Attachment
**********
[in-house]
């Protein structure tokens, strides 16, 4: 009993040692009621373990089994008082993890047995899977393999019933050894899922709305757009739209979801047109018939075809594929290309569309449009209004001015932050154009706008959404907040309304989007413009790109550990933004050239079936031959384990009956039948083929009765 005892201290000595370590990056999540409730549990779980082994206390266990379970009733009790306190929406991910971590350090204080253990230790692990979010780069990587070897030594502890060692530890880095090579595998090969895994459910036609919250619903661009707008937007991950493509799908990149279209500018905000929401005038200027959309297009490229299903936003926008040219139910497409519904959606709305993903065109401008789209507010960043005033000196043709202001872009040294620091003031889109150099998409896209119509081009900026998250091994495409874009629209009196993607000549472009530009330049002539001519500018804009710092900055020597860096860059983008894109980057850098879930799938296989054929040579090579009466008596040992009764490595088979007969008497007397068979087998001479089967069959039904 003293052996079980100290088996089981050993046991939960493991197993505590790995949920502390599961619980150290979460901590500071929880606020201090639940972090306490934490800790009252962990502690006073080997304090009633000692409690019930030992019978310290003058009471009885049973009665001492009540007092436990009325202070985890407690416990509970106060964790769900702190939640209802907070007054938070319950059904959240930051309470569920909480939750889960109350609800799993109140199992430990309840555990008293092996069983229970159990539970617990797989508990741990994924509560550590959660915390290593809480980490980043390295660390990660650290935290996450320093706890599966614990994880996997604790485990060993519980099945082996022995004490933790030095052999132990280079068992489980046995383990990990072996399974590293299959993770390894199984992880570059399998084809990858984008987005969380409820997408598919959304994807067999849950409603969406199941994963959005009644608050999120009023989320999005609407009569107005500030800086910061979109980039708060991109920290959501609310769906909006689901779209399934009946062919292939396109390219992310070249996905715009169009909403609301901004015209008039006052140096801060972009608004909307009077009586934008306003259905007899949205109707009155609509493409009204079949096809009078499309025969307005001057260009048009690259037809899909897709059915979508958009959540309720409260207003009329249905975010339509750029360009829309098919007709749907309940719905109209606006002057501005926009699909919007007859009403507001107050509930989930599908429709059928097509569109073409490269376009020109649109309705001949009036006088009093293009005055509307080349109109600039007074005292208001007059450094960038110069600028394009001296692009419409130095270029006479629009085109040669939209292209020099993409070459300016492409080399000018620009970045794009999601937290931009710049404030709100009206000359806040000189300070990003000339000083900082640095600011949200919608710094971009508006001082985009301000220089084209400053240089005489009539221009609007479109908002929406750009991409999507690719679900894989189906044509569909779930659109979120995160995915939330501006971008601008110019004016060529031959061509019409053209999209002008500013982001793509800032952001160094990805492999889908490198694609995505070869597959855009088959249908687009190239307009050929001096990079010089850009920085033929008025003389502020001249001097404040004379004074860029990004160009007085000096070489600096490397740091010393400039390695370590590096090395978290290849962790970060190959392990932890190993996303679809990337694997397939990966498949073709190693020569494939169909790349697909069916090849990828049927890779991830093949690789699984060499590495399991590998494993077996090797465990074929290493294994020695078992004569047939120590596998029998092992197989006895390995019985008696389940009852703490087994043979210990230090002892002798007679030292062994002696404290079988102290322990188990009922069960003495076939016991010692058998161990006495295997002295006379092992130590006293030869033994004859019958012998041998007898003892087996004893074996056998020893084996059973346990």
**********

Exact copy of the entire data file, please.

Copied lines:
[in-house]
């Protein structure tokens, strides 16, 4: 009993040692009621373990089994008082993890047995899977393999019933050894899922709305757009739209979801047109018939075809594929290309569309449009209004001015932050154009706008959404907040309304989007413009790109550990933004050239079936031959384990009956039948083929009765 005892201290000595370590990056999540409730549990779980082994206390266990379970009733009790306190929406991910971590350090204080253990230790692990979010780069990587070897030594502890060692530890880095090579595998090969895994459910036609919250619903661009707008937007991950493509799908990149279209500018905000929401005038200027959309297009490229299903936003926008040219139910497409519904959606709305993903065109401008789209507010960043005033000196043709202001872009040294620091003031889109150099998409896209119509081009900026998250091994495409874009629209009196993607000549472009530009330049002539001519500018804009710092900055020597860096860059983008894109980057850098879930799938296989054929040579090579009466008596040992009764490595088979007969008497007397068979087998001479089967069959039904 003293052996079980100290088996089981050993046991939960493991197993505590790995949920502390599961619980150290979460901590500071929880606020201090639940972090306490934490800790009252962990502690006073080997304090009633000692409690019930030992019978310290003058009471009885049973009665001492009540007092436990009325202070985890407690416990509970106060964790769900702190939640209802907070007054938070319950059904959240930051309470569920909480939750889960109350609800799993109140199992430990309840555990008293092996069983229970159990539970617990797989508990741990994924509560550590959660915390290593809480980490980043390295660390990660650290935290996450320093706890599966614990994880996997604790485990060993519980099945082996022995004490933790030095052999132990280079068992489980046995383990990990072996399974590293299959993770390894199984992880570059399998084809990858984008987005969380409820997408598919959304994807067999849950409603969406199941994963959005009644608050999120009023989320999005609407009569107005500030800086910061979109980039708060991109920290959501609310769906909006689901779209399934009946062919292939396109390219992310070249996905715009169009909403609301901004015209008039006052140096801060972009608004909307009077009586934008306003259905007899949205109707009155609509493409009204079949096809009078499309025969307005001057260009048009690259037809899909897709059915979508958009959540309720409260207003009329249905975010339509750029360009829309098919007709749907309940719905109209606006002057501005926009699909919007007859009403507001107050509930989930599908429709059928097509569109073409490269376009020109649109309705001949009036006088009093293009005055509307080349109109600039007074005292208001007059450094960038110069600028394009001296692009419409130095270029006479629009085109040669939209292209020099993409070459300016492409080399000018620009970045794009999601937290931009710049404030709100009206000359806040000189300070990003000339000083900082640095600011949200919608710094971009508006001082985009301000220089084209400053240089005489009539221009609007479109908002929406750009991409999507690719679900894989189906044509569909779930659109979120995160995915939330501006971008601008110019004016060529031959061509019409053209999209002008500013982001793509800032952001160094990805492999889908490198694609995505070869597959855009088959249908687009190239307009050929001096990079010089850009920085033929008025003389502020001249001097404040004379004074860029990004160009007085000096070489600096490397740091010393400039390695370590590096090395978290290849962790970060190959392990932890190993996303679809990337694997397939990966498949073709190693020569494939169909790349697909069916090849990828049927890779991830093949690789699984060499590495399991590998494993077996090797465990074929290493294994020695078992004569047939120590596998029998092992197989006895390995019985008696389940009852703490087994043979210990230090002892002798007679030292062994002696404290079988102290322990188990009922069960003495076939016991010692058998161990006495295997002295006379092992130590006293030869033994004859019958012998041998007898003892087996004893074996056998020893084996059973346990």